North Korea's government on Sunday denied hacking Sony Pictures as retaliation to the Hollywood studio's forthcoming film "The Interview," a comedy about a plot to assassinate the country's leader.
"We do not know where in America the Sony Pictures is situated and for what wrongdoings it became the target of the attack," a spokesman for the National Defense Commission was quoted saying to the country's official Korean Central News Agency.
The spokesman added that Sony Pictures planned to produce "a film abetting a terrorist act while hurting the dignity of the supreme leadership" of North Korea. The spokesman said the hacking "might be a righteous deed of the supporters and sympathizers" of the country in response to the country's call to end "US imperialism."
Hackers, then leaked thousands of the film and TV studio's internal documents to file-sharing networks. Soon after, five complete Sony movies, including four unreleased titles, were pirated online.
North Korea's secretive and isolationist government has been a primary suspect in the attack, as it was believed to be responding to Sony Pictures' forthcoming movie "The Interview." The comedy starring Seth Rogen and James Franco is due out this month and focuses on a plot to kill North Korean leader Kim Jong-Un.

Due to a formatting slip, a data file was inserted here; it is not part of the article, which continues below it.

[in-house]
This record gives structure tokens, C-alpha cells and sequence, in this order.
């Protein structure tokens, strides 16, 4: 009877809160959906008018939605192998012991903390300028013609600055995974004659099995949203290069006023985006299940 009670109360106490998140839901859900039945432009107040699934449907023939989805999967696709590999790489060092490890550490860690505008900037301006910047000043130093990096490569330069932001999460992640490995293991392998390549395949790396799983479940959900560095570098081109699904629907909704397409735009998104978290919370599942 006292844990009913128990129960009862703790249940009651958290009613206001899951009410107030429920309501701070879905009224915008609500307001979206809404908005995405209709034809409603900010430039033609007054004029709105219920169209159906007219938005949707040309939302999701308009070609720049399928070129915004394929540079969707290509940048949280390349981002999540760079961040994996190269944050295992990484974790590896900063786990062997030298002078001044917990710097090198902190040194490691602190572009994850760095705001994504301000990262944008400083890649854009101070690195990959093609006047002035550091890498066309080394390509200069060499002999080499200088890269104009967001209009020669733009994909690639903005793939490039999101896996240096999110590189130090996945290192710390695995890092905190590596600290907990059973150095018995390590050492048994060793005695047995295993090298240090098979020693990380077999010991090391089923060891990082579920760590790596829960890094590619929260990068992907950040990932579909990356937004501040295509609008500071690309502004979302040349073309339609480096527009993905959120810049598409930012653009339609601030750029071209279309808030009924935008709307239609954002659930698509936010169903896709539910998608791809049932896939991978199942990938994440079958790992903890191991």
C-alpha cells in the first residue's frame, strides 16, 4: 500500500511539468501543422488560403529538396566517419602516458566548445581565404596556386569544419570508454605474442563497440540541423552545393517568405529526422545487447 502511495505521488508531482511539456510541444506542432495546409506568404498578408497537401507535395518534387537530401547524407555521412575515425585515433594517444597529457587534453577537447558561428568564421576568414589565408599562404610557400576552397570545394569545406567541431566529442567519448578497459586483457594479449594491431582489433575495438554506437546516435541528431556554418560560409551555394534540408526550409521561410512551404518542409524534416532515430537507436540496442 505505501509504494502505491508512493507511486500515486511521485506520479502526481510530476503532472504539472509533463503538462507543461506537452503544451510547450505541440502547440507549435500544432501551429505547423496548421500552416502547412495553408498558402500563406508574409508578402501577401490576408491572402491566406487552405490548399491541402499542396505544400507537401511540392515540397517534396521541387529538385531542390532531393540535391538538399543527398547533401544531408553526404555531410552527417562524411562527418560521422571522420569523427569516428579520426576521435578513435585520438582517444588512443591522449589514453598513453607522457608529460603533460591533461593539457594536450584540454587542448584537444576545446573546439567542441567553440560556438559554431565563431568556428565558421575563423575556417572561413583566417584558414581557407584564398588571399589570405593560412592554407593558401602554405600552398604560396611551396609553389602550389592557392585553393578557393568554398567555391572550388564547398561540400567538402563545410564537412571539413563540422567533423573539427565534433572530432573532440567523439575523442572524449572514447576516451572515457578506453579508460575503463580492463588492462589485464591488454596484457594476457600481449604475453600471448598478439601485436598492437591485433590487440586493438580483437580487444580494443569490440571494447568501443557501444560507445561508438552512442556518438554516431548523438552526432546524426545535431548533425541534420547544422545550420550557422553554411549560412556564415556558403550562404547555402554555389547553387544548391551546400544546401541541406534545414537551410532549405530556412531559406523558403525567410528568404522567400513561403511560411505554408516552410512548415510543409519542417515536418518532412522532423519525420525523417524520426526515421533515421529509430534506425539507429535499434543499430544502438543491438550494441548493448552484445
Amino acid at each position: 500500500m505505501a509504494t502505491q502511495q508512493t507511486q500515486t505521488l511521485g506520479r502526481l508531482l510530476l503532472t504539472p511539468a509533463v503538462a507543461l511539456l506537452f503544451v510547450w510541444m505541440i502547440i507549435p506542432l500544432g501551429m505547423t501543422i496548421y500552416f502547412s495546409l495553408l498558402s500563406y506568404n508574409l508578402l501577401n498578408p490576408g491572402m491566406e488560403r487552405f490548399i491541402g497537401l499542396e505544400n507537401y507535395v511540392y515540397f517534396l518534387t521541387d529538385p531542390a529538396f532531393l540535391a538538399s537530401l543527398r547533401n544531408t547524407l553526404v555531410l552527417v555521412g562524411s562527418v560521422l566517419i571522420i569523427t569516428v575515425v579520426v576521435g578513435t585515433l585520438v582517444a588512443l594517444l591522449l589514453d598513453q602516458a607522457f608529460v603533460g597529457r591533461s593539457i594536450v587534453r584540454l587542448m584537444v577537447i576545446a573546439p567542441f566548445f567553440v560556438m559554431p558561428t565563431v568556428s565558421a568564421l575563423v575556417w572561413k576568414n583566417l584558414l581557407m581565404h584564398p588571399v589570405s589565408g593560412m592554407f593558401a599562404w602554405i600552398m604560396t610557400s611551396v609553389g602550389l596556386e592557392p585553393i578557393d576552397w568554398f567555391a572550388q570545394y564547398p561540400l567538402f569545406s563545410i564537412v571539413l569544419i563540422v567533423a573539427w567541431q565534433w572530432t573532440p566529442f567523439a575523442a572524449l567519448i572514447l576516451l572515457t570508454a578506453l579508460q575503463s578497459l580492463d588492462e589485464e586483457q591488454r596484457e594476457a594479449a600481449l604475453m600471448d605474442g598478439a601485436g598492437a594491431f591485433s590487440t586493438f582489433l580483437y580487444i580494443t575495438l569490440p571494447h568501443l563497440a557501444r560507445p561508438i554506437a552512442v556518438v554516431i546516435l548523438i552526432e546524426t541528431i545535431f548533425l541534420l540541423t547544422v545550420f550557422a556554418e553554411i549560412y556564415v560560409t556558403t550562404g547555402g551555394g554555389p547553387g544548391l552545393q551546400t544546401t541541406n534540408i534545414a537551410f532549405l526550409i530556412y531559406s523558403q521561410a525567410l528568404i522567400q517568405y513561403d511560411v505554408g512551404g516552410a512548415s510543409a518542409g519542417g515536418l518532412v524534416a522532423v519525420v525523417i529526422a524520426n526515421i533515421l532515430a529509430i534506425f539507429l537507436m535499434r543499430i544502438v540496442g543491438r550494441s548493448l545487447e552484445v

The hack crippled the computer network for Sony Pictures, the film and TV arm of Japanese tech giant Sony, amid the critical holiday movie season. Also, the pirating of the unreleased movies should drag down ticket sales for those films, as occurred when Lions Gate's "Expendables 3" was leaked ahead of the movie's release a few months ago. The attack also comes at a particularly bad time for Sony, which has been struggling with quarterly losses as it tries to push into the competitive mobile market.
A Sony Pictures representative didn't immediately respond to a request for comment.
Anby data security software firm Identity Finder showed that the leaked files included the personal information, salaries and home addresses for employees and freelancers who worked at the studio. Some celebrities' information was released, too, including data about actor Sylvester Stallone, director Judd Apatow and Australian actress Rebel Wilson.
Other data leaked to file-sharing networks include contracts, termination dates, and other sensitive information, nearly all of which was stored in Microsoft Excel files without password protection, according to Identity Finder. The security firm said it discovered in the files more than 1.1 million Social Security numbers, but that many were duplicates.